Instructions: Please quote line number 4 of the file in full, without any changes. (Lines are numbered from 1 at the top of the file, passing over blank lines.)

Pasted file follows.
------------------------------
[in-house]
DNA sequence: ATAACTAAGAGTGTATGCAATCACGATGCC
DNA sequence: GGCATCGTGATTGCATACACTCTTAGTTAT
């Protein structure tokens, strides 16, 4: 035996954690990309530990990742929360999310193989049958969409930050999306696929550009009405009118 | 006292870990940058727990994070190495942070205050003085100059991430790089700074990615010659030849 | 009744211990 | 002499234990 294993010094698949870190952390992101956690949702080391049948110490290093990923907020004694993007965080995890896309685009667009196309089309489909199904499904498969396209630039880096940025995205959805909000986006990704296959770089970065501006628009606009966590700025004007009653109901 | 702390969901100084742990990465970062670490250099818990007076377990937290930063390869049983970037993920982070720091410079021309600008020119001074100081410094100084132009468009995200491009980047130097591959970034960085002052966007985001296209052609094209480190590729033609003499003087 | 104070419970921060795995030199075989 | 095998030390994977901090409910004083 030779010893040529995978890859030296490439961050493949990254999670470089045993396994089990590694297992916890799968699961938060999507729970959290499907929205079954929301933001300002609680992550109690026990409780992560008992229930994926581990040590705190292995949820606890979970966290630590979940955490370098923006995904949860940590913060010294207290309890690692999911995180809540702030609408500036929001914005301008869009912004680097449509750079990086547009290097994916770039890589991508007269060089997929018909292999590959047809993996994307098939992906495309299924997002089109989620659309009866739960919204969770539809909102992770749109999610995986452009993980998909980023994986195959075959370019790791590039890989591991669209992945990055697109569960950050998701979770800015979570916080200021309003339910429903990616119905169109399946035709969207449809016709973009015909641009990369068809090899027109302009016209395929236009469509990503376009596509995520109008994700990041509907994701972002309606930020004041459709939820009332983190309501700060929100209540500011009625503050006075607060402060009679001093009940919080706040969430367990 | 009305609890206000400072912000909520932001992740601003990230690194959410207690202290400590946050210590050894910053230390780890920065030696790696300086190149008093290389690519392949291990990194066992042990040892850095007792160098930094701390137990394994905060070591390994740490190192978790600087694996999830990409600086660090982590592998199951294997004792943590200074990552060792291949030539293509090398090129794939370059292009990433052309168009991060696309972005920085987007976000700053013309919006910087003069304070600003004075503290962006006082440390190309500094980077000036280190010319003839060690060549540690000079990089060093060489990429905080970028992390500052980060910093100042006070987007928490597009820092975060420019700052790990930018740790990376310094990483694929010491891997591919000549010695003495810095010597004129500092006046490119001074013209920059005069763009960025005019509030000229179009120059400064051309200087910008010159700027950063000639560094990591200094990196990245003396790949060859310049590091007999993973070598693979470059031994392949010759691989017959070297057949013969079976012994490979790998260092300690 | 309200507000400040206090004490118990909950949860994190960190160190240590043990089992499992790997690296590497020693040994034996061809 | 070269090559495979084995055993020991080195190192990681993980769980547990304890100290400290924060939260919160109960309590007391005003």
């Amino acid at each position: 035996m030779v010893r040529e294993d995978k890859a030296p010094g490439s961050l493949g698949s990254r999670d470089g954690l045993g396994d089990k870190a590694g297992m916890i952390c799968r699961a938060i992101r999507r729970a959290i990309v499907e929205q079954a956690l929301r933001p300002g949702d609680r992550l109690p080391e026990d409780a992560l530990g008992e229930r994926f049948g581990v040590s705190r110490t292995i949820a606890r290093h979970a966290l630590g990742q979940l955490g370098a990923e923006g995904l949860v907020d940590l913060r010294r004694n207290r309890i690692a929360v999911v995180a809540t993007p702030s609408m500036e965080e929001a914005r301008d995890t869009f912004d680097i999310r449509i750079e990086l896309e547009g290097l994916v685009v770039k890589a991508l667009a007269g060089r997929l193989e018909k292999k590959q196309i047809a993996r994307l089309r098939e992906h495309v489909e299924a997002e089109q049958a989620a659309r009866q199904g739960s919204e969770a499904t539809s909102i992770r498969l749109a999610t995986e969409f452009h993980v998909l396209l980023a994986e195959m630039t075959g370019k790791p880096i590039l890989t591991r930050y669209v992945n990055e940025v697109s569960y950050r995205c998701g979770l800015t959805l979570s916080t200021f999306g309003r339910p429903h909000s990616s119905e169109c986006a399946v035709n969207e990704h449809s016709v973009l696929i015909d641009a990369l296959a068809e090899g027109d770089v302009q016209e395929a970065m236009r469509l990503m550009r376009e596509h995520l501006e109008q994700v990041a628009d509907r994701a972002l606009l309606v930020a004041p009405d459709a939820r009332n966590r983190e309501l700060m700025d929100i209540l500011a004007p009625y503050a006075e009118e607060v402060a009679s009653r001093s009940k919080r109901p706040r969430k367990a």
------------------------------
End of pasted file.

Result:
């Protein structure tokens, strides 16, 4: 035996954690990309530990990742929360999310193989049958969409930050999306696929550009009405009118 | 006292870990940058727990994070190495942070205050003085100059991430790089700074990615010659030849 | 009744211990 | 002499234990 294993010094698949870190952390992101956690949702080391049948110490290093990923907020004694993007965080995890896309685009667009196309089309489909199904499904498969396209630039880096940025995205959805909000986006990704296959770089970065501006628009606009966590700025004007009653109901 | 702390969901100084742990990465970062670490250099818990007076377990937290930063390869049983970037993920982070720091410079021309600008020119001074100081410094100084132009468009995200491009980047130097591959970034960085002052966007985001296209052609094209480190590729033609003499003087 | 104070419970921060795995030199075989 | 095998030390994977901090409910004083 030779010893040529995978890859030296490439961050493949990254999670470089045993396994089990590694297992916890799968699961938060999507729970959290499907929205079954929301933001300002609680992550109690026990409780992560008992229930994926581990040590705190292995949820606890979970966290630590979940955490370098923006995904949860940590913060010294207290309890690692999911995180809540702030609408500036929001914005301008869009912004680097449509750079990086547009290097994916770039890589991508007269060089997929018909292999590959047809993996994307098939992906495309299924997002089109989620659309009866739960919204969770539809909102992770749109999610995986452009993980998909980023994986195959075959370019790791590039890989591991669209992945990055697109569960950050998701979770800015979570916080200021309003339910429903990616119905169109399946035709969207449809016709973009015909641009990369068809090899027109302009016209395929236009469509990503376009596509995520109008994700990041509907994701972002309606930020004041459709939820009332983190309501700060929100209540500011009625503050006075607060402060009679001093009940919080706040969430367990 | 009305609890206000400072912000909520932001992740601003990230690194959410207690202290400590946050210590050894910053230390780890920065030696790696300086190149008093290389690519392949291990990194066992042990040892850095007792160098930094701390137990394994905060070591390994740490190192978790600087694996999830990409600086660090982590592998199951294997004792943590200074990552060792291949030539293509090398090129794939370059292009990433052309168009991060696309972005920085987007976000700053013309919006910087003069304070600003004075503290962006006082440390190309500094980077000036280190010319003839060690060549540690000079990089060093060489990429905080970028992390500052980060910093100042006070987007928490597009820092975060420019700052790990930018740790990376310094990483694929010491891997591919000549010695003495810095010597004129500092006046490119001074013209920059005069763009960025005019509030000229179009120059400064051309200087910008010159700027950063000639560094990591200094990196990245003396790949060859310049590091007999993973070598693979470059031994392949010759691989017959070297057949013969079976012994490979790998260092300690 | 309200507000400040206090004490118990909950949860994190960190160190240590043990089992499992790997690296590497020693040994034996061809 | 070269090559495979084995055993020991080195190192990681993980769980547990304890100290400290924060939260919160109960309590007391005003």